• “Players will tell us what to do by their performance … competition is good.” On where someone like Mike James will fit in.
  • On the possibility of replacement refs: “Our job is to get out there and play. The league and the referees will handle that situation on their own.”
  • On sponsoring practice jerseys: “Not yet, but something might be in the works … If the right opportunity comes along, then we’ll move in that direction.”
  • On team depth: “Obviously the whole thing has to come together, guys have to accept their roles, and we have to see which combination works the best.”
  • On Defense: “Flip and his staff obviously have to put more emphasis on the defensive end and players have to buy into it a little bit. Look, we’re not going to give up on the offensive end, we know we’re a pretty good offensive team and we have a lot of firepower.” He went on the stress that the players have to ‘buy in’ for the team to improve defensively.
  • “It’s a neat thing with them.” On the “outstanding” relationship between Flip Saunders and Arenas.


Prada got an initial post up on Bullets Forever regarding his query to Grunfeld about the team’s use of statistics. I just wanted to post a couple quotes here:

  • Statistics are “part of the process.”
  • “At the end of the day, I trust my eyes as much as statistics.”
  • “Not every player is a ‘stat’ player.”
  • “Stat things are great for fantasy players, and fantasy leagues, and things like that … and sometimes we look at them too, but in my opinion, you can’t put everything in that basket. But it does play an important role over a long period of time. It shows certain trends.”

Mike Wise has my back.

Early in the presser, Grunfeld was asked about his commitment to the ‘Big Three’ when a lot of people have said that the Wizards should start over. Grunfeld’s canned response was, “Well, I don’t know who said that … that we should start over, first of all. Put names behind somebody and I’ll answer it, but hypotheticals… I feel good about these guys. I think these guys are good. I think they showed when they did play together for an extended period of time, they won a lot of games.”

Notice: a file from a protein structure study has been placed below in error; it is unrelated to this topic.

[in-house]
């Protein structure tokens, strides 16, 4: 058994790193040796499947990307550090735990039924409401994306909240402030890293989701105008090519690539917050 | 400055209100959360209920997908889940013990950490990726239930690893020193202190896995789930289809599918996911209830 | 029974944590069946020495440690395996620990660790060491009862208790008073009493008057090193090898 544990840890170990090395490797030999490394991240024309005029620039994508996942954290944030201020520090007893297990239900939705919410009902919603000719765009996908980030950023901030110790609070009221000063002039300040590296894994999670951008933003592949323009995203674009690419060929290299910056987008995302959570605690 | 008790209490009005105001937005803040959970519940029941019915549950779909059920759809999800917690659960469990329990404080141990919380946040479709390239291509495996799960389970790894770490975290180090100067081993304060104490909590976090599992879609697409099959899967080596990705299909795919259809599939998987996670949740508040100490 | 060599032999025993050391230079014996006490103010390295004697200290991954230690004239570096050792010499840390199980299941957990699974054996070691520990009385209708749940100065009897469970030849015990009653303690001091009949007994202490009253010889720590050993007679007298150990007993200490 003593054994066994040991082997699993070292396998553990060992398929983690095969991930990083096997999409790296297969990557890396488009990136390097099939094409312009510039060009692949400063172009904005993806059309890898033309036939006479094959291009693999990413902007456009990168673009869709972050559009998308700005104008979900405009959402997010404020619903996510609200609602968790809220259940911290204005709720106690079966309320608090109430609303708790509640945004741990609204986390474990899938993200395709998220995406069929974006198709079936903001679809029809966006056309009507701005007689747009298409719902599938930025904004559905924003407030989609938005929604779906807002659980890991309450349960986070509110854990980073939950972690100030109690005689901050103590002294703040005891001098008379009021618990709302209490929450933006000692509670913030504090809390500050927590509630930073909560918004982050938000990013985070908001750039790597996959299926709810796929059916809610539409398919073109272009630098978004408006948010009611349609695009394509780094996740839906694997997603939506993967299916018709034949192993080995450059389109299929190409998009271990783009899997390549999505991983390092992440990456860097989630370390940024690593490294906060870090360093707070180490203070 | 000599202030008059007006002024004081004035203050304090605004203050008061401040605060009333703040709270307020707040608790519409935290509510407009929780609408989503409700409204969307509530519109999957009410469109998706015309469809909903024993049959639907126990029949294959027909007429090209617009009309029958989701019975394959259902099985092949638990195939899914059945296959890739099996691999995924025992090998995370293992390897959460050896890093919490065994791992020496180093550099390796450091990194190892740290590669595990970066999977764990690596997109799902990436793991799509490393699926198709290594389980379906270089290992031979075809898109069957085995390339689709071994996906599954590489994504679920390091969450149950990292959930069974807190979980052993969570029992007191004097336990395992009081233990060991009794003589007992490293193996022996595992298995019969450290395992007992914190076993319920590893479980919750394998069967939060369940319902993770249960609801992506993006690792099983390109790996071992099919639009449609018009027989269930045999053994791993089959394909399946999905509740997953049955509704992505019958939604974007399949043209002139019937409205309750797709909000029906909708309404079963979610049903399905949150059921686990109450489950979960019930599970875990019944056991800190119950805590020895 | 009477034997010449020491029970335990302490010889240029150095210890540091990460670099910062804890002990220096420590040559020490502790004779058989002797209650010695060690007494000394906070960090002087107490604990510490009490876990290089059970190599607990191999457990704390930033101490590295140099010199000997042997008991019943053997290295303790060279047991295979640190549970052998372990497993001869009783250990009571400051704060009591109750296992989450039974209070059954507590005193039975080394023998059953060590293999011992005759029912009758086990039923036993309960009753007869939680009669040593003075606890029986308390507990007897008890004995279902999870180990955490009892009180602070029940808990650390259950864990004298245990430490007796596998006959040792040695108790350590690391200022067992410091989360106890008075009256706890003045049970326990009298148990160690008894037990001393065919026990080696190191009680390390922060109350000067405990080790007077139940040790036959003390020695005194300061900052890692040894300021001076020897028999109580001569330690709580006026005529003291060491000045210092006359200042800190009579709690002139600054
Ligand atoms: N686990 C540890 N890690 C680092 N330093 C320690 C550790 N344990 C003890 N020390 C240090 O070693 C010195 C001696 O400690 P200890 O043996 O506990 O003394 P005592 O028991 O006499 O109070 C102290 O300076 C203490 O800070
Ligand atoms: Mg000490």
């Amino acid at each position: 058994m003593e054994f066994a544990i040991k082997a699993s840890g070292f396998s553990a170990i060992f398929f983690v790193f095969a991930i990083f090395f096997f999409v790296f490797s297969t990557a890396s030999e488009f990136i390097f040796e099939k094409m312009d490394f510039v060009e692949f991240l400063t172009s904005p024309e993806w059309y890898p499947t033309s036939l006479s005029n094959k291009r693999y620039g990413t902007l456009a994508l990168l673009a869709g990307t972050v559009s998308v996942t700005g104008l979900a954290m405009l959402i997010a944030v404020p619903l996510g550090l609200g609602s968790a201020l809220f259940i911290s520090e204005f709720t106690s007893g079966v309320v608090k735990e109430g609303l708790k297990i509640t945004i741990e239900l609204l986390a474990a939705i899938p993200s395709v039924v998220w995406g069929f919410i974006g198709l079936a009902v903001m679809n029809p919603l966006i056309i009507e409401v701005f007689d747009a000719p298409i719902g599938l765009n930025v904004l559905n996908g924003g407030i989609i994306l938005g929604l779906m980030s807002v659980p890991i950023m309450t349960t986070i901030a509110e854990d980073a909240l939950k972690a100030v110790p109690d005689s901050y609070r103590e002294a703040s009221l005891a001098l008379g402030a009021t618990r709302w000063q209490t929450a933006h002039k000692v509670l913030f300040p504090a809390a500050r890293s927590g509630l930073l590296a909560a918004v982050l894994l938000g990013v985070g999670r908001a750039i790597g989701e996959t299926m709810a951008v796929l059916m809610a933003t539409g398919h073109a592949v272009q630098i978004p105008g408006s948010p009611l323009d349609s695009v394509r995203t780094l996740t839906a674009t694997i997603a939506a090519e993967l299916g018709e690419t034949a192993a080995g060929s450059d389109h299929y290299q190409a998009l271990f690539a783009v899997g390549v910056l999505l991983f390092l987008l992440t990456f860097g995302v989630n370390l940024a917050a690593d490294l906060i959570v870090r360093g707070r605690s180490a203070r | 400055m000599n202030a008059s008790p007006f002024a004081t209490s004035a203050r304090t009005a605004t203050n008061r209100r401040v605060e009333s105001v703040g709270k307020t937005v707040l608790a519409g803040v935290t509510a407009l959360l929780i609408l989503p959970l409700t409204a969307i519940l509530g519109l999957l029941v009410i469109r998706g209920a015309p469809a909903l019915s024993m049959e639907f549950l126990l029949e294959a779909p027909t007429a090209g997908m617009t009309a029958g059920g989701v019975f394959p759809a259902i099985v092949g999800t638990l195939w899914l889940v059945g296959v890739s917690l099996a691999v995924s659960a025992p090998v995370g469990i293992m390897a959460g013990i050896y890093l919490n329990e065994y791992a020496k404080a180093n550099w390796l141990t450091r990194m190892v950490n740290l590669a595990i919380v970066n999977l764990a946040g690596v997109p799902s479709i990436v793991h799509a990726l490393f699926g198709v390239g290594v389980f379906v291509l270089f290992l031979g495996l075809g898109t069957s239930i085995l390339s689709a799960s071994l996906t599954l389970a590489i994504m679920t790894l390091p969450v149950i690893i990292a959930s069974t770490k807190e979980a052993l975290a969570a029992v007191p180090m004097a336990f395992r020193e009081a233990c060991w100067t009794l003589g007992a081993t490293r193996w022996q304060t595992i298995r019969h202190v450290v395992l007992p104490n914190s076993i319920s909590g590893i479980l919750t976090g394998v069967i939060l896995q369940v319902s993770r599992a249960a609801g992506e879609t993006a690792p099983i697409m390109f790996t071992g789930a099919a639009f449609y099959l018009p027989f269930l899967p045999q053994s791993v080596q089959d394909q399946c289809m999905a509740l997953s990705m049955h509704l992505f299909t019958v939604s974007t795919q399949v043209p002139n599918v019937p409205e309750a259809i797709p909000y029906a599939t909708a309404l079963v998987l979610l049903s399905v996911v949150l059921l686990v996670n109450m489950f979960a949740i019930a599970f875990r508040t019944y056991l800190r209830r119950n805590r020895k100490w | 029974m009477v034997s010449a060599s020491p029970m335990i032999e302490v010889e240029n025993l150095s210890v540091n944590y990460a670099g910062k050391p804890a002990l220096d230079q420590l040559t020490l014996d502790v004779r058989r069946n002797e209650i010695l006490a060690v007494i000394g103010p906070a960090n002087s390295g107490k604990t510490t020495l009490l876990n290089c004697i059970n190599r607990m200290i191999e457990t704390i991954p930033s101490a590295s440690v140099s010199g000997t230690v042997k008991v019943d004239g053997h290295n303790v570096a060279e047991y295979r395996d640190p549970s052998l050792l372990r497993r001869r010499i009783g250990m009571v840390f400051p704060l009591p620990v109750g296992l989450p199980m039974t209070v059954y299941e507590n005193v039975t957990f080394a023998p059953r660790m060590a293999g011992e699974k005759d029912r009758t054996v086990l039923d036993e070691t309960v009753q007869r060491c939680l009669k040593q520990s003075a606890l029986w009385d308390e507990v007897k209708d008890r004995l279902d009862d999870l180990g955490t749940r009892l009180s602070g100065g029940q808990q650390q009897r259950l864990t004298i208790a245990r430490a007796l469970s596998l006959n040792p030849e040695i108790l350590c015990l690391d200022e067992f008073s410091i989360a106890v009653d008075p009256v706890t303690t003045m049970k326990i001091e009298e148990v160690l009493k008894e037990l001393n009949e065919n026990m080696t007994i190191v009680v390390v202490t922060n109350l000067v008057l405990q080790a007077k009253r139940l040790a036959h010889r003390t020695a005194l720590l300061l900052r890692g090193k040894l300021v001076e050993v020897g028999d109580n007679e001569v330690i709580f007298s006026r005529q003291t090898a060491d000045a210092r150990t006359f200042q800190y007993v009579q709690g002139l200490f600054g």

Later, after the ‘official’ presser was over and a couple of us hung around in an informal, but ‘on the record’ session, I posed the question to Ernie, “Going back to the things that ‘unnamed people’ say, some people don’t feel [the Wizards — but of course, I said ‘we’ here] have the front court depth to fit the ‘Defense Wins Championships’ mold, so are you going to be proactive from day one or sit back and see if other teams present opportunities [for the Wizards] to improve?”

Grunfeld responded, again, with a canned answer: “I can’t comment on what certain people say because I don’t know who these certain people are. You know, that’s sports. Certain people say a lot of things. I can’t go comment on what Joe from the street corner is saying.”

At that point, I really wasn’t going to retort by saying that’s what I believed. It was my first time meeting the guy, so my credibility only goes so far. But that’s when the Washington Post’s Mike Wise jumped in, saying, “I completely agree with him though.”

Grunfeld responded, “Well … what do you say, Mike?”

Wise: “I’m saying your front court needs help, you’ve got all these guards.”

Grunfeld: We’ll see … that’s my answer.”

(all around laughter from the peanut gallery)

And I’m out….

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Kyle Weidie
Founder / Editor / Reporter / Writer at TAI
Kyle founded TAI in 2007 and has been weaving in and out the world of Wizards ever since, ducking WittmanFaces, jumping over G-Wiz, and avoiding stints on the DNP-Conditioning list. He has covered the Washington pro basketball team as a member of the media since 2009. Kyle currently lives in Brooklyn, NY with his wife, loves basketball, and has no pets.